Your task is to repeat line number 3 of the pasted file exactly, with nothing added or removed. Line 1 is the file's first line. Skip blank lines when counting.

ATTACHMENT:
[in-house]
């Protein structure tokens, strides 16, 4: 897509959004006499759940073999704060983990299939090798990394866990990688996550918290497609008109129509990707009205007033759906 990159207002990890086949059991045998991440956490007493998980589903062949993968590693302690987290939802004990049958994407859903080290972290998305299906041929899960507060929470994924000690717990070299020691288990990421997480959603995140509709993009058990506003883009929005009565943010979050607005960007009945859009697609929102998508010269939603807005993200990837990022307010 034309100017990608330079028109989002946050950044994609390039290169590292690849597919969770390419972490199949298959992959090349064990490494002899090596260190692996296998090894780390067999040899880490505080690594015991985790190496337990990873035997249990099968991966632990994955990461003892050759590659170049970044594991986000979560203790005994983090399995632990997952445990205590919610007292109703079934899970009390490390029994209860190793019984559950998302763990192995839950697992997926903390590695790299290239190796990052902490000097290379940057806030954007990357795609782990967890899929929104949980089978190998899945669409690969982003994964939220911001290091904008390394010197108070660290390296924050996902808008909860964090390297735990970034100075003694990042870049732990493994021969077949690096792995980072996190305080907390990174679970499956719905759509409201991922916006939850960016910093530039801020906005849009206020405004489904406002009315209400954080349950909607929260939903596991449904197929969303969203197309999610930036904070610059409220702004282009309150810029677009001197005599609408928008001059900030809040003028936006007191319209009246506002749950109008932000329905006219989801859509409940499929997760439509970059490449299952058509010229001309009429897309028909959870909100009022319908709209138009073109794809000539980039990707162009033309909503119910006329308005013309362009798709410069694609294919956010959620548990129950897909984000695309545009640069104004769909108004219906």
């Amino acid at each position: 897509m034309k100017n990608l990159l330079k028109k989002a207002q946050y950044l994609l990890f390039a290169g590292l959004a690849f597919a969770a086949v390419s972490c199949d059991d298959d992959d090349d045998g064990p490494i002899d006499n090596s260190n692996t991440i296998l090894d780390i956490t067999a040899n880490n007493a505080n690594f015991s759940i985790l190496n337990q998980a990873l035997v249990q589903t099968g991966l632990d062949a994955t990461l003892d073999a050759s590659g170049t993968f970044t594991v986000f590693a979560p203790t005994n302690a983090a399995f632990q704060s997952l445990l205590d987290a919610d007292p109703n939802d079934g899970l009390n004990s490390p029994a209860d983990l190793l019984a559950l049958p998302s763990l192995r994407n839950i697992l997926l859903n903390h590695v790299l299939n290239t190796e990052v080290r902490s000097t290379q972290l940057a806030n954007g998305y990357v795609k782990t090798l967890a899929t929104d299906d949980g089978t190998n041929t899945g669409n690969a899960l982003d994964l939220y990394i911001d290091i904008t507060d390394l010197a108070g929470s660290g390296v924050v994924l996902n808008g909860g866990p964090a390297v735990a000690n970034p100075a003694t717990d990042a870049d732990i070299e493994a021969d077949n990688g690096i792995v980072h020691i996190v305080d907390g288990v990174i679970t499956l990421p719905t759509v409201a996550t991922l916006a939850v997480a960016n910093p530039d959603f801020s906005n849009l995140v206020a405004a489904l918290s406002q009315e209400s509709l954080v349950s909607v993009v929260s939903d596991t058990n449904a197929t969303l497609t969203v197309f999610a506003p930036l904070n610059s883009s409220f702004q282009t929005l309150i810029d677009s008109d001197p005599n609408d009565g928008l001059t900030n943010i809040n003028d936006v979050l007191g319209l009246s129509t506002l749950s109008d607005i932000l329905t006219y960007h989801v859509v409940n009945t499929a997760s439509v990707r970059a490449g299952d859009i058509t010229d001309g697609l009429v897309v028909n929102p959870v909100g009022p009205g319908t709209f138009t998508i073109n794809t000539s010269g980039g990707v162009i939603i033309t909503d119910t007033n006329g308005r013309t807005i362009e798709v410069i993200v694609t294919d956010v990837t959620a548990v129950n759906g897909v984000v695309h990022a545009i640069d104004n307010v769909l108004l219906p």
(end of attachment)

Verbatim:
């Amino acid at each position: 897509m034309k100017n990608l990159l330079k028109k989002a207002q946050y950044l994609l990890f390039a290169g590292l959004a690849f597919a969770a086949v390419s972490c199949d059991d298959d992959d090349d045998g064990p490494i002899d006499n090596s260190n692996t991440i296998l090894d780390i956490t067999a040899n880490n007493a505080n690594f015991s759940i985790l190496n337990q998980a990873l035997v249990q589903t099968g991966l632990d062949a994955t990461l003892d073999a050759s590659g170049t993968f970044t594991v986000f590693a979560p203790t005994n302690a983090a399995f632990q704060s997952l445990l205590d987290a919610d007292p109703n939802d079934g899970l009390n004990s490390p029994a209860d983990l190793l019984a559950l049958p998302s763990l192995r994407n839950i697992l997926l859903n903390h590695v790299l299939n290239t190796e990052v080290r902490s000097t290379q972290l940057a806030n954007g998305y990357v795609k782990t090798l967890a899929t929104d299906d949980g089978t190998n041929t899945g669409n690969a899960l982003d994964l939220y990394i911001d290091i904008t507060d390394l010197a108070g929470s660290g390296v924050v994924l996902n808008g909860g866990p964090a390297v735990a000690n970034p100075a003694t717990d990042a870049d732990i070299e493994a021969d077949n990688g690096i792995v980072h020691i996190v305080d907390g288990v990174i679970t499956l990421p719905t759509v409201a996550t991922l916006a939850v997480a960016n910093p530039d959603f801020s906005n849009l995140v206020a405004a489904l918290s406002q009315e209400s509709l954080v349950s909607v993009v929260s939903d596991t058990n449904a197929t969303l497609t969203v197309f999610a506003p930036l904070n610059s883009s409220f702004q282009t929005l309150i810029d677009s008109d001197p005599n609408d009565g928008l001059t900030n943010i809040n003028d936006v979050l007191g319209l009246s129509t506002l749950s109008d607005i932000l329905t006219y960007h989801v859509v409940n009945t499929a997760s439509v990707r970059a490449g299952d859009i058509t010229d001309g697609l009429v897309v028909n929102p959870v909100g009022p009205g319908t709209f138009t998508i073109n794809t000539s010269g980039g990707v162009i939603i033309t909503d119910t007033n006329g308005r013309t807005i362009e798709v410069i993200v694609t294919d956010v990837t959620a548990v129950n759906g897909v984000v695309h990022a545009i640069d104004n307010v769909l108004l219906p």